Encouragement of Climb Director Discusses Pros, Cons of Using Real-life Reference Photos in Anime
posted on by Kim Morrissy
In an interview published in Anime Style Issue #14, Encouragement of Climb director Yūsuke Yamamoto and chief animation director Yuusuke Matsuo discussed the pros and cons of using real-life reference photos in anime. They said that the goal of the animation is to make the viewer feel as if they are climbing mountains alongside the characters. In order for that to get across, the staff climbed the mountains depicted in the anime, and Yamamoto himself took many photos as reference.
"In this day and age, we have things like Street View and Google Earth, so you can easily obtain footage of, say, Mt. Takao from the sky. But if I used that, it wouldn't be Encouragement of Climb. By going there myself and taking photos at the height as I observe them, Aoi's point of view comes more naturally to me when I put the photos in chronological order and draw the storyboards."
Yamamoto explained that when constructing layouts, you have to put yourself into the shoes of the characters. He said that with Encouragement of Climb, he went for long shots and close ups to make it feel more intimate, and avoided using aerial shots because it would put distance between the viewers and the characters. He said that by the time they were working on the second season, the staff more or less understood Yamamoto's approach and would draw storyboards that way without needing to be told.
However, Yamamoto pointed out the difference between taking the photos yourself and using photos taken by others as reference. It's not standard practice to replicate every single detail in a photo in a storyboard or layout, therefore even a drawing that closely follows a reference photo will crop the image. If the artist hasn't been to the location themselves, then their cropping may result in the image not properly conveying the atmosphere of the location. "Since I've been to the location and know it best, there are many times when I sheepishly correct the other artists' work," Yamamoto said.
For the production of Encouragement of Climb, Yamamoto attached reference photos to the storyboards and passed them to the background art staff and the animation directors. This saves time because he doesn't have to draw the main features shown in the photo himself. However, his approach is not necessarily standard in the industry and was frowned upon in earlier times. "When I started out as a director, I was often told, 'It's heresy to stick photos onto the storyboards.'"
On the other hand, although not every photo can easily translate to anime, Encouragement of Climb has a film-like approach to cinematography, so a number of photos can be translated directly to anime after they have been edited to fit a 16:9 screen. There are still problems for the background art staff to deal with, like what level of detail should be replicated in the anime and where the focus of the shot should be, but the background art staff has gradually become more accustomed to dealing with photos.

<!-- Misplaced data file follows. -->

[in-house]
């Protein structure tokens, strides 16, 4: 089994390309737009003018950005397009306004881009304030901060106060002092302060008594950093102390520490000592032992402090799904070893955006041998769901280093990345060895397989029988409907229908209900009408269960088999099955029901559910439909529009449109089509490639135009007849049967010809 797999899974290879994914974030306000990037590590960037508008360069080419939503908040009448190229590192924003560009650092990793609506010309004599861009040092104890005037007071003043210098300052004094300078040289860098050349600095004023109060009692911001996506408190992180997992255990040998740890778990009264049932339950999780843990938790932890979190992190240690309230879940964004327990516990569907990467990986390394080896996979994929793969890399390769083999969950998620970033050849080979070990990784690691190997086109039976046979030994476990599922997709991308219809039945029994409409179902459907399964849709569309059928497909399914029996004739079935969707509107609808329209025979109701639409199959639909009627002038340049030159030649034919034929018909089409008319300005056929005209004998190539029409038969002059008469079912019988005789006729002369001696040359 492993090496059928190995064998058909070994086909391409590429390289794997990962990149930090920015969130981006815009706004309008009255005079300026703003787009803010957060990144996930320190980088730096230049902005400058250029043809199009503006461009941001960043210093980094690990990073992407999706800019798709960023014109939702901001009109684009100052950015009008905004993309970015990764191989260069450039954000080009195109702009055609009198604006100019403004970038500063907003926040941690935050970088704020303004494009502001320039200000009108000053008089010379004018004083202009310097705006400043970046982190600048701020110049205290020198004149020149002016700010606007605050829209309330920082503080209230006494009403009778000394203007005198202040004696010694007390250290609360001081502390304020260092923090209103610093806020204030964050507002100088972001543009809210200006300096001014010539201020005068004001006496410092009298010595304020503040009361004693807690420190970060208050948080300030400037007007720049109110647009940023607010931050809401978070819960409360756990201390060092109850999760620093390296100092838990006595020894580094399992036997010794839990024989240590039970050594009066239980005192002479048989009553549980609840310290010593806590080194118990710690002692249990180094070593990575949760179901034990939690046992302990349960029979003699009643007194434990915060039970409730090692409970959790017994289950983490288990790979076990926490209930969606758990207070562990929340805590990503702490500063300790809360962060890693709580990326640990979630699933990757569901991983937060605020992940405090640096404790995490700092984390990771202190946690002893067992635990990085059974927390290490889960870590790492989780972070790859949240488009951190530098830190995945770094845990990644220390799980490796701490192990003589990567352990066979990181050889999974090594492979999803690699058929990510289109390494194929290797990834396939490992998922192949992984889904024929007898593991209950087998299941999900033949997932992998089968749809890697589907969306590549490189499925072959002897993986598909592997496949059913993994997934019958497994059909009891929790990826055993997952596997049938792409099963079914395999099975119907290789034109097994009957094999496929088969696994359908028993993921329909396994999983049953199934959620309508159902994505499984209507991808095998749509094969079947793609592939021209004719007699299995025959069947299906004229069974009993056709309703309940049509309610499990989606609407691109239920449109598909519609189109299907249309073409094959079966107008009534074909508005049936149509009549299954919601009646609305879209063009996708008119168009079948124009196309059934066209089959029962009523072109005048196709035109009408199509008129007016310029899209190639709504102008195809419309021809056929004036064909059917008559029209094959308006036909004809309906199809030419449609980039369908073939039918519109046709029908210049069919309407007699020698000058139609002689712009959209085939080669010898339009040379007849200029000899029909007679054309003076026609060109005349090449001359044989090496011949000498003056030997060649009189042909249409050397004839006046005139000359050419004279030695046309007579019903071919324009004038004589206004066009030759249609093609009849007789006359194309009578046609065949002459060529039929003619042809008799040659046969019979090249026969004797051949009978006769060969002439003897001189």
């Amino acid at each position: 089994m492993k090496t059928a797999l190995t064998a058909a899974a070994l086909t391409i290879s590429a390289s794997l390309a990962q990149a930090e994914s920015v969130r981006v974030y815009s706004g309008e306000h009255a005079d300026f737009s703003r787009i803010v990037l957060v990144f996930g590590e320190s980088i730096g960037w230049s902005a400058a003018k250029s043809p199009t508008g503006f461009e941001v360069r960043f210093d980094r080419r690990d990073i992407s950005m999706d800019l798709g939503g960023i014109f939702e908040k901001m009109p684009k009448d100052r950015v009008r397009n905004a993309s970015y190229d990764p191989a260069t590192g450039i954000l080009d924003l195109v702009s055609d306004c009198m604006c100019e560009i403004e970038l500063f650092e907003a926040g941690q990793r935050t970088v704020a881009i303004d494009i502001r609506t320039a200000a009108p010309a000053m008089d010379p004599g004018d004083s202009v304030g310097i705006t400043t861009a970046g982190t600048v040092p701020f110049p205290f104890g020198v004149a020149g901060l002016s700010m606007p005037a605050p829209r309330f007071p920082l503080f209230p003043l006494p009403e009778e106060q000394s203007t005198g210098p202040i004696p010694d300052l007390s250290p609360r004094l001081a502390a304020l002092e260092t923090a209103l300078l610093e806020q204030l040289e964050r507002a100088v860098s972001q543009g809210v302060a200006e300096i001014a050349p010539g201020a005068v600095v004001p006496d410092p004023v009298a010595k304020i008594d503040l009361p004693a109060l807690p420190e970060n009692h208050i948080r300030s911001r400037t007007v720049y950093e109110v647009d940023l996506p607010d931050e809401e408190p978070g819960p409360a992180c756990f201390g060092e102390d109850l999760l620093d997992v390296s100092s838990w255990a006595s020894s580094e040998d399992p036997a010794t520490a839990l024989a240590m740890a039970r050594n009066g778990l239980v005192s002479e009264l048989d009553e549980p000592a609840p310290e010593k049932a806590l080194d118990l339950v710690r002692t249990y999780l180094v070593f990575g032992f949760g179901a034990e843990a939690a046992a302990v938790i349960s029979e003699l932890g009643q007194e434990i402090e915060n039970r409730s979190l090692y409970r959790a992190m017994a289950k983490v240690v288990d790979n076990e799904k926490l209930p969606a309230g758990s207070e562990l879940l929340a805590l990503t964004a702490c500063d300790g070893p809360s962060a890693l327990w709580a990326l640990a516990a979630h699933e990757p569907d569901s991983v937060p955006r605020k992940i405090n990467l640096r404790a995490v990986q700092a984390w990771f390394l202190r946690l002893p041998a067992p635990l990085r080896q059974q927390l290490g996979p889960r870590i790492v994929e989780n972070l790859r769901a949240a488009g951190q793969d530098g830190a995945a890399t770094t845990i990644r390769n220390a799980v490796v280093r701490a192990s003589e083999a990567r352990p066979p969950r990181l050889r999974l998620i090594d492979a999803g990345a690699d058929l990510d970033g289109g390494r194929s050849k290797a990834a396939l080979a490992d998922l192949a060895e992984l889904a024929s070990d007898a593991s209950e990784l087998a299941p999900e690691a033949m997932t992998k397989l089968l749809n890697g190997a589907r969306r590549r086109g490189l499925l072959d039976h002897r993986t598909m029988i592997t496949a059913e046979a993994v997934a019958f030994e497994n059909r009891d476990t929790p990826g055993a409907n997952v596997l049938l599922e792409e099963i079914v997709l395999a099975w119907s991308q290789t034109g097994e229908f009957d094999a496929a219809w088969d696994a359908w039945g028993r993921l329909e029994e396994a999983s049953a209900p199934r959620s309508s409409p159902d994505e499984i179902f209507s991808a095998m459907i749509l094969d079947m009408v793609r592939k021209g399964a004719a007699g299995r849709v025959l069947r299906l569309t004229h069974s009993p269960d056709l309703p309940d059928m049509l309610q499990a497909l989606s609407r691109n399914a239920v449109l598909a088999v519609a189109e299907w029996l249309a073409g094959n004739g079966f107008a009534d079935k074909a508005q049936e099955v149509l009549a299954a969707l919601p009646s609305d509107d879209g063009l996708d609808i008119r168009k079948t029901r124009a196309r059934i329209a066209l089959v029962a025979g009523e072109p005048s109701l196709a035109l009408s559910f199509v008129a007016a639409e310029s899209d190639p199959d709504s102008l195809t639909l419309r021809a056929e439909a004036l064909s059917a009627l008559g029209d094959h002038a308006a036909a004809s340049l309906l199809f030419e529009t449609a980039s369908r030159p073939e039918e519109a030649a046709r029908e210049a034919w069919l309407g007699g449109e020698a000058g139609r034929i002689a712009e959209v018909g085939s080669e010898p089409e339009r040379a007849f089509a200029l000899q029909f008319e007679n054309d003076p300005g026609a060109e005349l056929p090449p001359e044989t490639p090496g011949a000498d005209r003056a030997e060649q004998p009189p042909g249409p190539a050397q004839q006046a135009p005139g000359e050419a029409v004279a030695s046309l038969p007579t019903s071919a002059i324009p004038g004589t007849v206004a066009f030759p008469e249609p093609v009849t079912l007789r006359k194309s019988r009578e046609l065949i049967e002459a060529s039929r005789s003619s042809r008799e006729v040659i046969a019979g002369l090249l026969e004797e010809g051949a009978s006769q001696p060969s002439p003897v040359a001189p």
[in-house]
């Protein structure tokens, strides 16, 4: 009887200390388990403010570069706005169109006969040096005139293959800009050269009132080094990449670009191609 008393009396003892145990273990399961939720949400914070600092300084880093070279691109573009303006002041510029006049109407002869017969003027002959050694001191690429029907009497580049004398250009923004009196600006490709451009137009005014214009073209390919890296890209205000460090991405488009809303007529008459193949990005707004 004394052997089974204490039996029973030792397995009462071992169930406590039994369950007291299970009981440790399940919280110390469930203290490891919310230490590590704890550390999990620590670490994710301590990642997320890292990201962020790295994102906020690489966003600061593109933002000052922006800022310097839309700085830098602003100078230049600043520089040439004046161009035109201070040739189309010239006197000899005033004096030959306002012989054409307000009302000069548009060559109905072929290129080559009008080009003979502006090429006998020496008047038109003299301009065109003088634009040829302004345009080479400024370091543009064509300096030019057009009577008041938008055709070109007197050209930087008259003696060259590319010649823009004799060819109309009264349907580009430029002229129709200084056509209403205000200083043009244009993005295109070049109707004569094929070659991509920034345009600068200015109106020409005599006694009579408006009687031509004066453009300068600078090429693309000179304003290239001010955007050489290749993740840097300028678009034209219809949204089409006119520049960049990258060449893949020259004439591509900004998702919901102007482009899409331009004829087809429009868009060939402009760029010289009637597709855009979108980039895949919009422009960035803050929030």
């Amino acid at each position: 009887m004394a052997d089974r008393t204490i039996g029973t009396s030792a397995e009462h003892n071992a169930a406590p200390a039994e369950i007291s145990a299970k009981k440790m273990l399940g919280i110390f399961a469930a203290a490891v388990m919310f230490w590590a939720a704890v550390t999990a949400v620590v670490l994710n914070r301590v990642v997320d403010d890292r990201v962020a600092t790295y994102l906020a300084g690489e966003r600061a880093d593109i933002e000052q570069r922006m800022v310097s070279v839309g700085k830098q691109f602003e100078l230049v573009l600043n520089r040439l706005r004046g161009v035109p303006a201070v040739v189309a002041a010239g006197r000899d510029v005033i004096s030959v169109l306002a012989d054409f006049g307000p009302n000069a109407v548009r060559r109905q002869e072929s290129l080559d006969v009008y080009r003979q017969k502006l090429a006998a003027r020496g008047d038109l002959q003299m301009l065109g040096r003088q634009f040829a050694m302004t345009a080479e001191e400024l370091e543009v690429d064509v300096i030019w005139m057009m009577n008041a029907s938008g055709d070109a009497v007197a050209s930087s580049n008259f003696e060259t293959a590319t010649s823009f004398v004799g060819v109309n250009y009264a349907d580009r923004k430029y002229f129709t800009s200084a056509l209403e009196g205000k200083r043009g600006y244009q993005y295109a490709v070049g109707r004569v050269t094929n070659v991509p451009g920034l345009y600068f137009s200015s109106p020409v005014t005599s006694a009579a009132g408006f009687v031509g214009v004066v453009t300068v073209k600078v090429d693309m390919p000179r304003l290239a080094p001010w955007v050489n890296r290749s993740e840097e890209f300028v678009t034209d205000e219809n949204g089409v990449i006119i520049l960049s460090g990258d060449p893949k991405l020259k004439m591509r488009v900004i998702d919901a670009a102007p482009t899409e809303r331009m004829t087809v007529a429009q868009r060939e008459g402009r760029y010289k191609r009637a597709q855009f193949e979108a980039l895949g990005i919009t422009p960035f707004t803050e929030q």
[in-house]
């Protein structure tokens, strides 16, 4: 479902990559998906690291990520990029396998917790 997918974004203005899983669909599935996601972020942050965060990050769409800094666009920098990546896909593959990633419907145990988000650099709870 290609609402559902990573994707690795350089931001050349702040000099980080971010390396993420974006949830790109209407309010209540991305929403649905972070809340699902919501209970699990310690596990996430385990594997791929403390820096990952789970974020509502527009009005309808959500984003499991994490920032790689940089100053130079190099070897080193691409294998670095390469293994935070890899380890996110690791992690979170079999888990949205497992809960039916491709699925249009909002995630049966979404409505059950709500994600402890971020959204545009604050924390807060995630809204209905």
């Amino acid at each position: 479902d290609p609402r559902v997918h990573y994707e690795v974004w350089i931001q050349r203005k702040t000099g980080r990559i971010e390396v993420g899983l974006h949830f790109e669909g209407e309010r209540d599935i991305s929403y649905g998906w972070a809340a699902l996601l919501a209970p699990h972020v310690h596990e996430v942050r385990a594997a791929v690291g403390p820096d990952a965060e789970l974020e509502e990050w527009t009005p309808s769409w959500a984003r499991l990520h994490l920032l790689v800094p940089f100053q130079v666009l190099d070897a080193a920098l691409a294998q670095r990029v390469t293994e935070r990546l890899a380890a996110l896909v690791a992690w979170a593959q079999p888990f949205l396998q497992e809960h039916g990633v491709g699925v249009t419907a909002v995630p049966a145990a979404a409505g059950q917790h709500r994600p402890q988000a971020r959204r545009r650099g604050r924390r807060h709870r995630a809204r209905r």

"When we were starting work on the first season, the background art staff told me to stop using photos as layouts because they wanted to draw their own pictures instead of relying too much on photos. So I used the photos as reference and did all the layouts by hand. It's because the first season was a short anime that we had the time available to do that. But with the second season, the staff changed, and the industry itself had moved to the point where photos are seen as valid."
Part of the change was inspired by the need to introduce time-saving measures. Matsuo mentioned that there are times when he doesn't bother drawing out blueprints for a shot at all and just sends everyone reference photos instead. Nevertheless, large chunks of Encouragement of Climb's layouts are still drawn by hand. Yamamoto mentioned that Matsuo drew all the layouts for the first half of the Encouragement of Climb: Gift of Memories OAV by hand. It's not easy to accomplish because photos guarantee a certain level of realism, but Yamamoto hopes that it had a positive effect on the anime.
In some cases, the realism provided by photos is a downside. There were cases in the third season where the staff did retakes of shots in order to make them more picturesque instead of photo-realistic. "If I replicate a photo as-is, it somehow comes across as lacking. In the pre-digital era, everyone was impressed with photo-like backgrounds, but these days, they'd be like, 'Oh, it's just a photo,' and leave it at that, even though it's not actually a photo. That's the context in which Matsuo lent his efforts towards making it look closer to a picture, even though he's an animator [and not a background artist]."
Matsuo remarked that creating animation is all about controlling the level of detail presented onscreen. Reference photos present a "finished answer", and from there the staff decides what to take or remove. Yamamoto concluded by saying that he doesn't aspire towards incorporating a high level of detail in the anime, but rather that he wants to capture comfort and a sense of warmth through the artwork. "I think that the first season handled that balance the best," he said.
Source: Anime Style Issue #14 (February 2019)